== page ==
Greater Saskatoon Catholic Schools (GSCS), along with all Catholic school divisions in our province, is about to celebrate Catholic Education Week, May 1-7, and World Catholic Education Day on Ascension Thursday, May 5. Each day is given a theme related to the Year of Mercy. Here are short examples of how students and staff are living the five themes — and our mission to be rooted in our faith, grow in knowledge, and reach out to transform the world.
Mercy that welcomes
It’s a familiar image: a lonely student sits on a playground bench. Alone, hurting, hoping.
Staff and students at St. Mark School turned that image on its head by introducing a buddy bench, a colourfully decorated bench on which a student can sit when s/he needs a friend.
Amber Bloom, an intern who helped with the project, said, “The success of the buddy bench is as dependent on the kindness of the entire school as it is dependent on the bravery of students who will use it to ask for help. It’s not simply a tool for students who are struggling to find friendship at recess time, but an opportunity for our students to share God’s love with one another.”
When the project was completed, Bloom said, “We hold our breath and say a prayer . . . it is not paint that makes a bench into a buddy bench, it is the spirit of those who use it.” The spirit of mercy that welcomes.
Mercy that loves
The silent reflection that usually accompanies the stations of the cross was replaced by shouts from an angry mob. Unconventional? Maybe. Effective at immersing one in the emotionally powerful events leading to Jesus’ ultimate act of love and mercy? Absolutely.
Grade 8 students at Mother Teresa School, led by teachers Robyn Ayers and Lisa Maier, put on three dramatic performances of the stations at the Cathedral of the Holy Family during Lent. In addition to the usual descriptions of each point along Jesus’ journey, a short reflection was offered, and students acted out the scene.
“There’s definitely a bit of an edge to it; it’s not a pretty story to tell,” Ayers said of the performance. “Students also wrote some of their own lines to make it more contemporary and relevant to them.”
“Jesus was pelted with words, bullied really, and students can connect with that,” Maier added. “Telling the story this way makes (God’s love) more real.”
Mercy that forgives
Perhaps the largest obstacle to mercy is forgiveness. It takes a great deal of humility to seek it, and even more to offer it. It often takes time, patience and perseverance. Prayer can help arouse the virtue necessary for forgiveness.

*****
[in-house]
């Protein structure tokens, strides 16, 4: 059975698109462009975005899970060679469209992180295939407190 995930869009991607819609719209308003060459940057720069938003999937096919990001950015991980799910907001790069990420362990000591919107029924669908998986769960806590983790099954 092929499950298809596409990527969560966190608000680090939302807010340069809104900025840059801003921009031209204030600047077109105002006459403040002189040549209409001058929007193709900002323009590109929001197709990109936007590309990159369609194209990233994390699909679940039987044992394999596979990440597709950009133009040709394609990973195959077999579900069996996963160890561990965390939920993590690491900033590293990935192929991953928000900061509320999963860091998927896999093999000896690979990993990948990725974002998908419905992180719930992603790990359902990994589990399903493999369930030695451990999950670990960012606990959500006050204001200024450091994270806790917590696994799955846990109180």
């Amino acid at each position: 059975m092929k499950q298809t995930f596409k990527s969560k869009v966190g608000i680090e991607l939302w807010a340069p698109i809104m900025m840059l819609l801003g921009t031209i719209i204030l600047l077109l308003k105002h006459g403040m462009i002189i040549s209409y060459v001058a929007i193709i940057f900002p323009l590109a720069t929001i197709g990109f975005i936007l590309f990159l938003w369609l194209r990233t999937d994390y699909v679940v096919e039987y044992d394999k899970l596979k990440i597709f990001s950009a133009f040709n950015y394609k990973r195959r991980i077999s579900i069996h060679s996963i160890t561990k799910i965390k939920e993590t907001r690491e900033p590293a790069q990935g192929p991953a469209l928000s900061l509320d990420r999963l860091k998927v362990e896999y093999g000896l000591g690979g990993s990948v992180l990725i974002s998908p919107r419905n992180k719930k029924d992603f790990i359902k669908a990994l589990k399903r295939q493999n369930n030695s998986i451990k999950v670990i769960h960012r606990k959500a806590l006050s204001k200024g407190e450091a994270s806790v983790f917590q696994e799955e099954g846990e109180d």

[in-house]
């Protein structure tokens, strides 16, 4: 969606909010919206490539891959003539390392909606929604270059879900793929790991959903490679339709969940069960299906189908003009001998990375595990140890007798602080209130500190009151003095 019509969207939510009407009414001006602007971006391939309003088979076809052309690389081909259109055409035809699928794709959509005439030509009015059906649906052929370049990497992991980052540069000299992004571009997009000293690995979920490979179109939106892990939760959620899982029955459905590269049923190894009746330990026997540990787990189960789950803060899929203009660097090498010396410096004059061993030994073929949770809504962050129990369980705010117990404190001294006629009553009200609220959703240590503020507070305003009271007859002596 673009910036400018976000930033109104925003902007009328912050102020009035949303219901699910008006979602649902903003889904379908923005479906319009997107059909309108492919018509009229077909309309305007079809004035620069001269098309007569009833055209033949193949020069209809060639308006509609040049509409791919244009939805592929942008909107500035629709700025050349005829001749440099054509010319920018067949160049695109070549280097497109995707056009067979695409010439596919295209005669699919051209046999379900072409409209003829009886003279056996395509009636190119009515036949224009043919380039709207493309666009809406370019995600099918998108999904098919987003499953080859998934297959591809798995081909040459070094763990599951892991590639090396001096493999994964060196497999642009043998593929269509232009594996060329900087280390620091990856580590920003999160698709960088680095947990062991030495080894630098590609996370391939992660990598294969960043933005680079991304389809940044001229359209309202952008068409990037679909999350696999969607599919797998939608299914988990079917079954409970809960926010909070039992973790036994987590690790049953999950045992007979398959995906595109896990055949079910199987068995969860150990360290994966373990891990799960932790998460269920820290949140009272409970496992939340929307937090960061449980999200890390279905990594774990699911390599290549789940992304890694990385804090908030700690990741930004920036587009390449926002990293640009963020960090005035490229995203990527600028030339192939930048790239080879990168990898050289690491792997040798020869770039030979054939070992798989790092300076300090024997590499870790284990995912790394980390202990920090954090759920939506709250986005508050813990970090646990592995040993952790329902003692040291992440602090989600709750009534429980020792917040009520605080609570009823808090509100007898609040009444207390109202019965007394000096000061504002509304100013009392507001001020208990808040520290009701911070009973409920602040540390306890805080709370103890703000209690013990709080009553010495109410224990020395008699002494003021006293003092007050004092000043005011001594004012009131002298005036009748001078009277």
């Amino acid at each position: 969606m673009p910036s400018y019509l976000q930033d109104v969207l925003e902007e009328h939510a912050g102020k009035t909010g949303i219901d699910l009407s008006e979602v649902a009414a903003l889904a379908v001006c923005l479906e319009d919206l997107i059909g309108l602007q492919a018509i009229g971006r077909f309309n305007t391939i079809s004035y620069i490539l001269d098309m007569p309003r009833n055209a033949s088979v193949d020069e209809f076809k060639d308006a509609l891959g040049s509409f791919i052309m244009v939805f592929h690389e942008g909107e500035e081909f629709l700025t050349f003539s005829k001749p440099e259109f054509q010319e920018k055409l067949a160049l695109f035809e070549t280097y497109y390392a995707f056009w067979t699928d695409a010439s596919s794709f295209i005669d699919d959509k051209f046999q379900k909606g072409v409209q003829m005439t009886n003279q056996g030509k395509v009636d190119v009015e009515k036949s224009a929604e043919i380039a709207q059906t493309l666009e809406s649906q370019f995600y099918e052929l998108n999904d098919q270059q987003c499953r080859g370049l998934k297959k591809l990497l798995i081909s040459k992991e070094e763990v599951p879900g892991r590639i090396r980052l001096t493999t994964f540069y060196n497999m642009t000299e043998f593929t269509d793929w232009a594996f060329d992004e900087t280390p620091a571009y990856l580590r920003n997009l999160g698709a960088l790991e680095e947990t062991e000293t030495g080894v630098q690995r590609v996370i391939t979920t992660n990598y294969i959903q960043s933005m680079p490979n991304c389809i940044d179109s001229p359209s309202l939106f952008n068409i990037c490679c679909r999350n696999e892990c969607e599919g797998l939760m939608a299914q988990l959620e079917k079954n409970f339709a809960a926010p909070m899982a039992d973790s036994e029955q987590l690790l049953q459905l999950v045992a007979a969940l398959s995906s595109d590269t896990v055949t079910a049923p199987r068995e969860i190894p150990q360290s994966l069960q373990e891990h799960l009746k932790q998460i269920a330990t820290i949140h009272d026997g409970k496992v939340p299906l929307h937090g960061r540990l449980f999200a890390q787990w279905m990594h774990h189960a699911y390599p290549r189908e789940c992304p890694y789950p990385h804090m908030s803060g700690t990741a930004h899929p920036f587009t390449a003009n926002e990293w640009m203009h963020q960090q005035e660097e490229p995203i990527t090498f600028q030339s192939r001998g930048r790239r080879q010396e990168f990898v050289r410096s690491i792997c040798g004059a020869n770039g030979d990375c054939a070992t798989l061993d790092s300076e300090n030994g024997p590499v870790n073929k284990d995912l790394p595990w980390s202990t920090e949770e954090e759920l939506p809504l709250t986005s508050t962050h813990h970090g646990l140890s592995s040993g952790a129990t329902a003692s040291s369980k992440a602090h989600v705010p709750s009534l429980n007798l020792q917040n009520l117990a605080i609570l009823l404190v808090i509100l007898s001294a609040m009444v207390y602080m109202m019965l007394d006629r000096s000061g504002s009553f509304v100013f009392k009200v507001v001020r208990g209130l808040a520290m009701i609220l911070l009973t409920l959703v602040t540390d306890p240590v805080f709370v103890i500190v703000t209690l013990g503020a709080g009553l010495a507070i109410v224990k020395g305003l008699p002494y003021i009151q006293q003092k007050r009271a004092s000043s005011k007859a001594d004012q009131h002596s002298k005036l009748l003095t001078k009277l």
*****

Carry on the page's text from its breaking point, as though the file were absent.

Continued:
In October 2015, GSCS, in conjunction with the Roman Catholic Diocese of Saskatoon, conducted a Day of Prayer for Reconciliation and Healing in response to the Truth and Reconciliation Commission’s recommendations. Rev. Donald Bolan, Bishop of the Roman Catholic Diocese of Saskatoon, called the day a good initial step to build upon.
Gordon Martell, GSCS superintendent of learning services, said, “The generation of students in our schools today will be the ones to characterize what reconciliation and healing looks like in the future. Having a prayerful focus gives hope.” Hope for mercy that forgives.
Mercy that lives the Gospel
Pick a saint. Any saint. How did they earn that title? By living the Gospel and changing the lives of those around them — sometimes in grand ways, sometimes in underwhelming modest ways.
We want all of our students to be saints, to reach out and transform the world. One tangible way is through the Pool Our Love partnership with the Friendship Inn.
Each Lent since 2010, students from participating schools donate specific food items that the inn needs most, filling a plastic swimming pool. Over 2,000 kilograms of food is collected each year.
“Students learn more about local poverty, hunger and social justice through special lesson plans that teachers use during classroom time,” said Darcie Lich, co-ordinator of religious education for the division. “Students can see the pool fill up, giving them a tangible reminder that they are making a difference in the lives of others.”
Mercy that rejoices
At a staff retreat, Rev. Mike Dechant, OMI, challenged participants to live joyfully as a eucharistic people. He explained that encounters with Christ and his mercy — particularly through the mass and the communal table of the eucharist — are meant to bring about “transformation of the heart” and leave us “emotionally relieved and spiritually strengthened.”
He later explained that biblical encounters of Jesus brought about profound change in people — they would leave the old behind and proceed with an overwhelming sense of joy, peace and purpose.
“Gospel literally means good news,” said Dechant. “And it’s good news for everyone. The Gospel of John says it all, ‘I have said these things so that my joy may be in you, and that your joy may be complete’ ” (Jn 15:11).
May you rejoice in God who is mercy.
Kunz is the communications consultant for Greater Saskatoon Catholic Schools.